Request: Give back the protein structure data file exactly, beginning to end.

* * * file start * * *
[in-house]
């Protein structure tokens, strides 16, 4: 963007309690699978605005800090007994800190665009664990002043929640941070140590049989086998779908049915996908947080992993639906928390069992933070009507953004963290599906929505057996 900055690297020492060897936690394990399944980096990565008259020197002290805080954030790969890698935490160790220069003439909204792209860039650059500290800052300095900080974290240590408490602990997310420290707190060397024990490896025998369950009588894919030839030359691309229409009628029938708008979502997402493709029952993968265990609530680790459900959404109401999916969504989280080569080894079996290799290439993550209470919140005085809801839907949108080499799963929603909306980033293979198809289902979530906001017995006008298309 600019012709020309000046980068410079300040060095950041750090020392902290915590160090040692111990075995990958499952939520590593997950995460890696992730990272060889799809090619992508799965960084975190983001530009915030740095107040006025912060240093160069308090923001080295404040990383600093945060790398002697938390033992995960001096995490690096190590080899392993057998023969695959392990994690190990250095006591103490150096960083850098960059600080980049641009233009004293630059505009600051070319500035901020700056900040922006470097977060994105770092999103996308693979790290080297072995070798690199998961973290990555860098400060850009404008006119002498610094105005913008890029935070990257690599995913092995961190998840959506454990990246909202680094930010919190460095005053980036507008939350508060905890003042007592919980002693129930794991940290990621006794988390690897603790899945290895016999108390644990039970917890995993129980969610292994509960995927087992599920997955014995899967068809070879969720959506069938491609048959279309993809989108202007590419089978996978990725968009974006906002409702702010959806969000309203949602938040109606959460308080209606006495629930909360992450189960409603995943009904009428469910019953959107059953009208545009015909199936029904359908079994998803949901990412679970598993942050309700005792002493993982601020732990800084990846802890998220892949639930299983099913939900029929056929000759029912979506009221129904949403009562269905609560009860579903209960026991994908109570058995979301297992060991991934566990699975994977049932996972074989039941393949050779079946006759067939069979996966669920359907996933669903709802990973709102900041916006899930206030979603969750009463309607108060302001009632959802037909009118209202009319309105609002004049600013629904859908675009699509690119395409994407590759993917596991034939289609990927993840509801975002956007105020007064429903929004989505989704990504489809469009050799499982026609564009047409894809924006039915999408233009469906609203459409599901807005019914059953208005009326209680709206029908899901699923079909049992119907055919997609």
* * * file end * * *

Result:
[in-house]
């Protein structure tokens, strides 16, 4: 963007309690699978605005800090007994800190665009664990002043929640941070140590049989086998779908049915996908947080992993639906928390069992933070009507953004963290599906929505057996 900055690297020492060897936690394990399944980096990565008259020197002290805080954030790969890698935490160790220069003439909204792209860039650059500290800052300095900080974290240590408490602990997310420290707190060397024990490896025998369950009588894919030839030359691309229409009628029938708008979502997402493709029952993968265990609530680790459900959404109401999916969504989280080569080894079996290799290439993550209470919140005085809801839907949108080499799963929603909306980033293979198809289902979530906001017995006008298309 600019012709020309000046980068410079300040060095950041750090020392902290915590160090040692111990075995990958499952939520590593997950995460890696992730990272060889799809090619992508799965960084975190983001530009915030740095107040006025912060240093160069308090923001080295404040990383600093945060790398002697938390033992995960001096995490690096190590080899392993057998023969695959392990994690190990250095006591103490150096960083850098960059600080980049641009233009004293630059505009600051070319500035901020700056900040922006470097977060994105770092999103996308693979790290080297072995070798690199998961973290990555860098400060850009404008006119002498610094105005913008890029935070990257690599995913092995961190998840959506454990990246909202680094930010919190460095005053980036507008939350508060905890003042007592919980002693129930794991940290990621006794988390690897603790899945290895016999108390644990039970917890995993129980969610292994509960995927087992599920997955014995899967068809070879969720959506069938491609048959279309993809989108202007590419089978996978990725968009974006906002409702702010959806969000309203949602938040109606959460308080209606006495629930909360992450189960409603995943009904009428469910019953959107059953009208545009015909199936029904359908079994998803949901990412679970598993942050309700005792002493993982601020732990800084990846802890998220892949639930299983099913939900029929056929000759029912979506009221129904949403009562269905609560009860579903209960026991994908109570058995979301297992060991991934566990699975994977049932996972074989039941393949050779079946006759067939069979996966669920359907996933669903709802990973709102900041916006899930206030979603969750009463309607108060302001009632959802037909009118209202009319309105609002004049600013629904859908675009699509690119395409994407590759993917596991034939289609990927993840509801975002956007105020007064429903929004989505989704990504489809469009050799499982026609564009047409894809924006039915999408233009469906609203459409599901807005019914059953208005009326209680709206029908899901699923079909049992119907055919997609």